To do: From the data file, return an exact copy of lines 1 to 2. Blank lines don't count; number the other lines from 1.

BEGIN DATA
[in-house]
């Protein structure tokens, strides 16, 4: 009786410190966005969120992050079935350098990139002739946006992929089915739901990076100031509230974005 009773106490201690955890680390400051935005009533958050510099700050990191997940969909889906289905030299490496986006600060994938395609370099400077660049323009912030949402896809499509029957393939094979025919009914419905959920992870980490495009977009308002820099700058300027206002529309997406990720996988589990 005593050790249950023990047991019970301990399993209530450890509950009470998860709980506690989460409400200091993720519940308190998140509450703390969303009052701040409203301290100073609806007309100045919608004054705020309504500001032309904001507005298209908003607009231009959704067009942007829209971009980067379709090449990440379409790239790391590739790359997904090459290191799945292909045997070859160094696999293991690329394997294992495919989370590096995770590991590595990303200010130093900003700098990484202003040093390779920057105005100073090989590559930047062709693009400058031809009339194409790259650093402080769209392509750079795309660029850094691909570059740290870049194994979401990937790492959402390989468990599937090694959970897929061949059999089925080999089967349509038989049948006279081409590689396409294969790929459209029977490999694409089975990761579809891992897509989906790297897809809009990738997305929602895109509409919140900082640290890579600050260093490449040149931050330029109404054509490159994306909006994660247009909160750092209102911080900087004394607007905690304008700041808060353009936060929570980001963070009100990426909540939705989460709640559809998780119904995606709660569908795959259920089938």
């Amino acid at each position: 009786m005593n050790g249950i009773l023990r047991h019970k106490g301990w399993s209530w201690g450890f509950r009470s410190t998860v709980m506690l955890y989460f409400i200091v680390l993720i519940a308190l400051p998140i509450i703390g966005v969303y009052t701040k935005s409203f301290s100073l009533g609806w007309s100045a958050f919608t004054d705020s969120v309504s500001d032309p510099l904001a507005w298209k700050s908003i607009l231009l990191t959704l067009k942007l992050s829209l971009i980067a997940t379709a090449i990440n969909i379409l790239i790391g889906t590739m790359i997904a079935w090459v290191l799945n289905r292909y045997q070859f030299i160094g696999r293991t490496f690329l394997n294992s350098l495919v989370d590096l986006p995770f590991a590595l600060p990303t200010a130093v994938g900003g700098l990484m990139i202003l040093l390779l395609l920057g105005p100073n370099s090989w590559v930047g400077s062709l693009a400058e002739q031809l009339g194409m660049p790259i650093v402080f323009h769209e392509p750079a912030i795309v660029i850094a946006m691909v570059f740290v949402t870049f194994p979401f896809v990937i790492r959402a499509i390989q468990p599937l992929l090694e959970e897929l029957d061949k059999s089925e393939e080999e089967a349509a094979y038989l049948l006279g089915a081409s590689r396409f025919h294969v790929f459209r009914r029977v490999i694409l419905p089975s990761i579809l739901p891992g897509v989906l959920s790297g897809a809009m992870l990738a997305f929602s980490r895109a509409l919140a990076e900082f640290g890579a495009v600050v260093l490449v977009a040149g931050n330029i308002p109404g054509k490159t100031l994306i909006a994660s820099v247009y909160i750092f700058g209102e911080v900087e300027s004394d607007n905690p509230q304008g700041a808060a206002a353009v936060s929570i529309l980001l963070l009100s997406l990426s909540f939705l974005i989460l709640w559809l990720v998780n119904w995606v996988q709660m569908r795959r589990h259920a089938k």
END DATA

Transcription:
[in-house]
């Protein structure tokens, strides 16, 4: 009786410190966005969120992050079935350098990139002739946006992929089915739901990076100031509230974005 009773106490201690955890680390400051935005009533958050510099700050990191997940969909889906289905030299490496986006600060994938395609370099400077660049323009912030949402896809499509029957393939094979025919009914419905959920992870980490495009977009308002820099700058300027206002529309997406990720996988589990 005593050790249950023990047991019970301990399993209530450890509950009470998860709980506690989460409400200091993720519940308190998140509450703390969303009052701040409203301290100073609806007309100045919608004054705020309504500001032309904001507005298209908003607009231009959704067009942007829209971009980067379709090449990440379409790239790391590739790359997904090459290191799945292909045997070859160094696999293991690329394997294992495919989370590096995770590991590595990303200010130093900003700098990484202003040093390779920057105005100073090989590559930047062709693009400058031809009339194409790259650093402080769209392509750079795309660029850094691909570059740290870049194994979401990937790492959402390989468990599937090694959970897929061949059999089925080999089967349509038989049948006279081409590689396409294969790929459209029977490999694409089975990761579809891992897509989906790297897809809009990738997305929602895109509409919140900082640290890579600050260093490449040149931050330029109404054509490159994306909006994660247009909160750092209102911080900087004394607007905690304008700041808060353009936060929570980001963070009100990426909540939705989460709640559809998780119904995606709660569908795959259920089938």